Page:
Opens Fri., May 3 at SIFF Cinema Uptown. Rated R. 111 minutes.
Pretty pictures in a movie are sometimes dismissed as eye candy, the implication being that empty calories are no substitute for the sound nutrition of noble stories and thematic depth. That may be, although it would be difficult to deny the chocolate-box allure of Renoir, a lushly photographed gloss on a real-life moment in an artistic family.
The title identifies the family; the moment is 1915. As war rages on the other side of France, Pierre-Auguste Renoir (Michel Bouquet), by now elderly and arthritic, paints at his sun-dappled estate on the Côte d’Azur. He employs a new model, Andrée (Christa Theret), a willful redhead who suits Renoir’s vision of glowing flesh and interior mystery.
Actually we have to take the mystery on faith, because Theret doesn’t suggest much beyond a handsome surface. Andrée also falls under the gaze of Renoir’s middle son, during his return home to convalesce from a war injury; a quiet rivalry for her attention emerges between the already-awkward father and son.
The young soldier will one day be Jean Renoir, the director of Grand Illusion and The Rules of the Game and a giant of world cinema. The filmmaker that we know from his later life—large, bearish, warm—doesn’t resemble actor Vincent Rottiers, although Rottiers does well at suggesting a certain impatience with the privileged world around him. For her part, Andrée will later become Catherine Hessling, Jean Renoir’s wife and an actress he tried to make, without much success, into a silent-movie star. But that’s years after our perspective in Renoir, which prefers to wallow in a great deal of late-afternoon sunshine and lush trees whispering in the Mediterranean wind.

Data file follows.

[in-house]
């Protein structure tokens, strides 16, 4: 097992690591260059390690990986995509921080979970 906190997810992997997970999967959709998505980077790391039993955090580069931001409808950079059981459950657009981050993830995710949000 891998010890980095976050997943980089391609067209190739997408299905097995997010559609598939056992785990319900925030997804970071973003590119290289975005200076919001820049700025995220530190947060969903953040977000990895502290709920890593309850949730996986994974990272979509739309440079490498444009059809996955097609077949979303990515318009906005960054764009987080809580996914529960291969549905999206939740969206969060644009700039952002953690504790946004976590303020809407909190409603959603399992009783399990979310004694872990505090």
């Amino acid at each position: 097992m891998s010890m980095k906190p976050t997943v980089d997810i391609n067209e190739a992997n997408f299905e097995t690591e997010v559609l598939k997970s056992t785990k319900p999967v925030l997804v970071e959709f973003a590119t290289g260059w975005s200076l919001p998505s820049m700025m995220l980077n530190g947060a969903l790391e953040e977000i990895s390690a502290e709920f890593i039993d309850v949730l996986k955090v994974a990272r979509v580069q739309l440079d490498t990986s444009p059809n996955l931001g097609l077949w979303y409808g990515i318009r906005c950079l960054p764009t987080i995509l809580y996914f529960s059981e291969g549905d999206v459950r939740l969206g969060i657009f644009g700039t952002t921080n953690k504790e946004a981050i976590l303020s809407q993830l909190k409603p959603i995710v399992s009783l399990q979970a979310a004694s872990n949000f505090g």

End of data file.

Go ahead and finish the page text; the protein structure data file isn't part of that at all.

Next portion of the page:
This, to return to the eye candy, is not a terrible place to wallow. Director Gilles Bourdos does his best to conjure up a warm Impressionist’s summer, and he wisely hired cinematographer Mark Ping Bing Lee (In the Mood for Love, Flowers of Shanghai) to catch both the suppleness of magic-hour light and the hardness of the painter’s ravaged hands.
Bourdos hints at the brotherly feeling between the Renoir boys and the possibly feminist glimmerings within the defiant Andrée, but nothing goes deep enough to draw blood—except perhaps Bouquet’s finely focused performance, a strong, flinty turn from an actor who began his film career in 1947. Renoir is a failure in many ways. But there are lots of reasons to see movies, and spending a couple of languid, summery hours on the Renoir estate is not an entirely contemptible one, even if the drama falls well shy of its subject.